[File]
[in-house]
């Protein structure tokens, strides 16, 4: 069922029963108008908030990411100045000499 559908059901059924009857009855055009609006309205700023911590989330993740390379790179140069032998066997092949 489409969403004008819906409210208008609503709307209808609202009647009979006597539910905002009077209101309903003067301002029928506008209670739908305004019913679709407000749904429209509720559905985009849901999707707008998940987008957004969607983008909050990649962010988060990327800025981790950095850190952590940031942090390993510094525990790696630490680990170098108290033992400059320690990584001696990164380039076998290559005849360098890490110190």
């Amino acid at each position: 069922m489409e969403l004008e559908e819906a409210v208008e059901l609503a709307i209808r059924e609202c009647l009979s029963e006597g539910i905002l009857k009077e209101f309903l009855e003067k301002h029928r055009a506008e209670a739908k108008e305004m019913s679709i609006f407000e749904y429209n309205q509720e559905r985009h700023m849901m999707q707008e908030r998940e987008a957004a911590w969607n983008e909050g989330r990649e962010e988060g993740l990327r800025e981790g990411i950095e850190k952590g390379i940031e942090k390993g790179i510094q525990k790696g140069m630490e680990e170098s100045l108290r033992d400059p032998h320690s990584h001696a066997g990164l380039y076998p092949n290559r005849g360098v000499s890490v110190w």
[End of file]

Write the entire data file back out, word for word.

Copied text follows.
[in-house]
């Protein structure tokens, strides 16, 4: 069922029963108008908030990411100045000499 559908059901059924009857009855055009609006309205700023911590989330993740390379790179140069032998066997092949 489409969403004008819906409210208008609503709307209808609202009647009979006597539910905002009077209101309903003067301002029928506008209670739908305004019913679709407000749904429209509720559905985009849901999707707008998940987008957004969607983008909050990649962010988060990327800025981790950095850190952590940031942090390993510094525990790696630490680990170098108290033992400059320690990584001696990164380039076998290559005849360098890490110190």
């Amino acid at each position: 069922m489409e969403l004008e559908e819906a409210v208008e059901l609503a709307i209808r059924e609202c009647l009979s029963e006597g539910i905002l009857k009077e209101f309903l009855e003067k301002h029928r055009a506008e209670a739908k108008e305004m019913s679709i609006f407000e749904y429209n309205q509720e559905r985009h700023m849901m999707q707008e908030r998940e987008a957004a911590w969607n983008e909050g989330r990649e962010e988060g993740l990327r800025e981790g990411i950095e850190k952590g390379i940031e942090k390993g790179i510094q525990k790696g140069m630490e680990e170098s100045l108290r033992d400059p032998h320690s990584h001696a066997g990164l380039y076998p092949n290559r005849g360098v000499s890490v110190w």